Soon she needs help, and seeks out the housekeeper at Pemberley. Here she once again encounters Darcy, who thinks Elizabeth is seeking him out but mistakes her interest which she has for Mrs Reynolds’ knowledge for interest in him. Oh gosh, it felt embarrassing!
I will admit to wanting to kick Elizabeth several times throughout the book, but I grew to love her and her great aunt as characters. Soon the drama reaches a high point, and Darcy comes to the rescue, – damsel in distress and all that. Not a role we are used to see Elizabeth in. This drama leads Elizabeth and her great aunt to move to Pemberley. Here Georgiana Darcy makes another appearance alongside of sweet kittens and an adorable little dog.
Soon feelings are developing between Darcy and Elizabeth – and then the story takes another turn as Mr Gardiner arrives.
But I do promise a HEA and a wonderful proposal, which made me sigh in contentment!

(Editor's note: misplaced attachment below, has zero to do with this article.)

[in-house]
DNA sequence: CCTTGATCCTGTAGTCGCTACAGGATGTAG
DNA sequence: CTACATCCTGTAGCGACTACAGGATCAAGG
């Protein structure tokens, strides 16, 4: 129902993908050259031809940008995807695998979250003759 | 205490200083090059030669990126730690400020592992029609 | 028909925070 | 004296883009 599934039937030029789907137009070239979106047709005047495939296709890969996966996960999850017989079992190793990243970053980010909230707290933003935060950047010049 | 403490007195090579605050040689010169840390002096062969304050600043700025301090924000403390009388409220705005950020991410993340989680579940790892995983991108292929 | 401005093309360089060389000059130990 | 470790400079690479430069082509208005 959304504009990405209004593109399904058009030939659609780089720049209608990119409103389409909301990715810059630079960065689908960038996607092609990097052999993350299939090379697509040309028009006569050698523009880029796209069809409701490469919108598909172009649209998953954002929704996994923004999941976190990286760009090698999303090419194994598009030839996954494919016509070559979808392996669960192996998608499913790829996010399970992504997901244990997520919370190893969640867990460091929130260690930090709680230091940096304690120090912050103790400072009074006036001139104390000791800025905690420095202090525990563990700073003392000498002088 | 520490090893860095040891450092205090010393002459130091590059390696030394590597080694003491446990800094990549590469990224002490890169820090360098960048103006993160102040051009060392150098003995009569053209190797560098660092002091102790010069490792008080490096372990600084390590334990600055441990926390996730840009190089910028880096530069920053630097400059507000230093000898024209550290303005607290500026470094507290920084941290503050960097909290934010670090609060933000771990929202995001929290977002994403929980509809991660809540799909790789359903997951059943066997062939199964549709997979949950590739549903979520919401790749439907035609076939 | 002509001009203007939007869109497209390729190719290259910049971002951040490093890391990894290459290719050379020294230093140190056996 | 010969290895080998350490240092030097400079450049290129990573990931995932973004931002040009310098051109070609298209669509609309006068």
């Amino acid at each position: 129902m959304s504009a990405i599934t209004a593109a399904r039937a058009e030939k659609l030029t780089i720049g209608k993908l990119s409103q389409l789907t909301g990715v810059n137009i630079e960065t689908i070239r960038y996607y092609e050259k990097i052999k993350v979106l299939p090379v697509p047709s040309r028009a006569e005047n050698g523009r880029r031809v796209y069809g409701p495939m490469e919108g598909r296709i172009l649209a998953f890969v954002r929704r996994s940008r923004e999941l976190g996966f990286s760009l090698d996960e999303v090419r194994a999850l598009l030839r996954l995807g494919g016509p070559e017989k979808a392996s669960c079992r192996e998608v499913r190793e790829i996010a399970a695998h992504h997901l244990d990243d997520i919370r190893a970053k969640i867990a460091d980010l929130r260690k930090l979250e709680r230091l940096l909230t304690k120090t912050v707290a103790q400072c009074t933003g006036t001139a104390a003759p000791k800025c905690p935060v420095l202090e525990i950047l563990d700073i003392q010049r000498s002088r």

GUEST POST; Grace Gibson
For now I will leave you in Grace’s hands for a bit while she tells about some plot details, including a certain very cute dog!
Thank you so much for having me today, Sophia. I appreciate the opportunity to share news of my new release on your beautiful blog.
For those of you who enjoyed Bandit in Old Boots, I assure you that there is also a dog—Queenie— in The Last House in Lambton. She also plays a critical role in the stirring events that take place.
But for the sake of inclusion for the cat lovers out there, there is also a litter of kittens owned by Georgiana Darcy. Here is an excerpt, told from Darcy’s point of view, in which a handful of playful kittens help to set the scene:
Waking was painful as I am unused to brawling, and I ached from head to toe. And though I longed to stay in bed and indulge my pains, I could not do so without fueling speculation about where I had been all night. Besides, I had left Georgiana abruptly in the midst of a pleasant evening, and I wished to gloss over any appearance of irregularity.